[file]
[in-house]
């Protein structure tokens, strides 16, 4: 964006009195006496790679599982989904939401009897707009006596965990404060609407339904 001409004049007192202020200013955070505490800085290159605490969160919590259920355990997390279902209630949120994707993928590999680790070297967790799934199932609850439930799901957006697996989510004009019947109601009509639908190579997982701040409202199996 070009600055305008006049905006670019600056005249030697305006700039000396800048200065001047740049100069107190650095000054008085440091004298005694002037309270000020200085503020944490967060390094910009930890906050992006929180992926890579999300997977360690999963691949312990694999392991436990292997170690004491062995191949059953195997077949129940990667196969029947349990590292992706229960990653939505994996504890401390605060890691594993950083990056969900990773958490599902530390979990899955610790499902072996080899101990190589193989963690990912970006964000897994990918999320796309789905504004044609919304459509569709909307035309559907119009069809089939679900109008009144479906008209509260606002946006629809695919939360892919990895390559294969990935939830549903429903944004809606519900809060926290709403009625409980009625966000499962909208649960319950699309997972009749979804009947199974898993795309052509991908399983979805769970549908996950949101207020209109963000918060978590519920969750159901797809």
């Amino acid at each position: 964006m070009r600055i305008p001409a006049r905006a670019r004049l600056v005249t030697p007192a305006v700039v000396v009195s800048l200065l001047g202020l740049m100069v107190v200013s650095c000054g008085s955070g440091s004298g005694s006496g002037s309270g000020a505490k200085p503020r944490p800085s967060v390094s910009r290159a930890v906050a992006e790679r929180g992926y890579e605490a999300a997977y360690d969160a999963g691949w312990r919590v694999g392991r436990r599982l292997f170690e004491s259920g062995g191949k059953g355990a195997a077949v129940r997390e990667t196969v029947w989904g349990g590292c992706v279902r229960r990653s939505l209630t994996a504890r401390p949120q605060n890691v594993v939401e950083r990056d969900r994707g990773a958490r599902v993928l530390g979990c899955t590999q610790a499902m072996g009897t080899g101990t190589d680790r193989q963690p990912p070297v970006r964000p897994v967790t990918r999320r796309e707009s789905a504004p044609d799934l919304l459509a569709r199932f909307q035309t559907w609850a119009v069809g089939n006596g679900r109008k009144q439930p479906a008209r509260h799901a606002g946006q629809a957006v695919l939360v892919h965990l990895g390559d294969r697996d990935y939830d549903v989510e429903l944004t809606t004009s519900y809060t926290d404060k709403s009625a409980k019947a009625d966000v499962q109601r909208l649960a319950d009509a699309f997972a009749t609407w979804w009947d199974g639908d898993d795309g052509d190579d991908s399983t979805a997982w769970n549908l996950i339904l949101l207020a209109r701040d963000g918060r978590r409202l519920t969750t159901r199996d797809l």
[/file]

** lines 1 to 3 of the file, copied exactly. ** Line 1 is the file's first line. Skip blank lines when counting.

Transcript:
[in-house]
């Protein structure tokens, strides 16, 4: 964006009195006496790679599982989904939401009897707009006596965990404060609407339904 001409004049007192202020200013955070505490800085290159605490969160919590259920355990997390279902209630949120994707993928590999680790070297967790799934199932609850439930799901957006697996989510004009019947109601009509639908190579997982701040409202199996 070009600055305008006049905006670019600056005249030697305006700039000396800048200065001047740049100069107190650095000054008085440091004298005694002037309270000020200085503020944490967060390094910009930890906050992006929180992926890579999300997977360690999963691949312990694999392991436990292997170690004491062995191949059953195997077949129940990667196969029947349990590292992706229960990653939505994996504890401390605060890691594993950083990056969900990773958490599902530390979990899955610790499902072996080899101990190589193989963690990912970006964000897994990918999320796309789905504004044609919304459509569709909307035309559907119009069809089939679900109008009144479906008209509260606002946006629809695919939360892919990895390559294969990935939830549903429903944004809606519900809060926290709403009625409980009625966000499962909208649960319950699309997972009749979804009947199974898993795309052509991908399983979805769970549908996950949101207020209109963000918060978590519920969750159901797809």
């Amino acid at each position: 964006m070009r600055i305008p001409a006049r905006a670019r004049l600056v005249t030697p007192a305006v700039v000396v009195s800048l200065l001047g202020l740049m100069v107190v200013s650095c000054g008085s955070g440091s004298g005694s006496g002037s309270g000020a505490k200085p503020r944490p800085s967060v390094s910009r290159a930890v906050a992006e790679r929180g992926y890579e605490a999300a997977y360690d969160a999963g691949w312990r919590v694999g392991r436990r599982l292997f170690e004491s259920g062995g191949k059953g355990a195997a077949v129940r997390e990667t196969v029947w989904g349990g590292c992706v279902r229960r990653s939505l209630t994996a504890r401390p949120q605060n890691v594993v939401e950083r990056d969900r994707g990773a958490r599902v993928l530390g979990c899955t590999q610790a499902m072996g009897t080899g101990t190589d680790r193989q963690p990912p070297v970006r964000p897994v967790t990918r999320r796309e707009s789905a504004p044609d799934l919304l459509a569709r199932f909307q035309t559907w609850a119009v069809g089939n006596g679900r109008k009144q439930p479906a008209r509260h799901a606002g946006q629809a957006v695919l939360v892919h965990l990895g390559d294969r697996d990935y939830d549903v989510e429903l944004t809606t004009s519900y809060t926290d404060k709403s009625a409980k019947a009625d966000v499962q109601r909208l649960a319950d009509a699309f997972a009749t609407w979804w009947d199974g639908d898993d795309g052509d190579d991908s399983t979805a997982w769970n549908l996950i339904l949101l207020a209109r701040d963000g918060r978590r409202l519920t969750t159901r199996d797809l």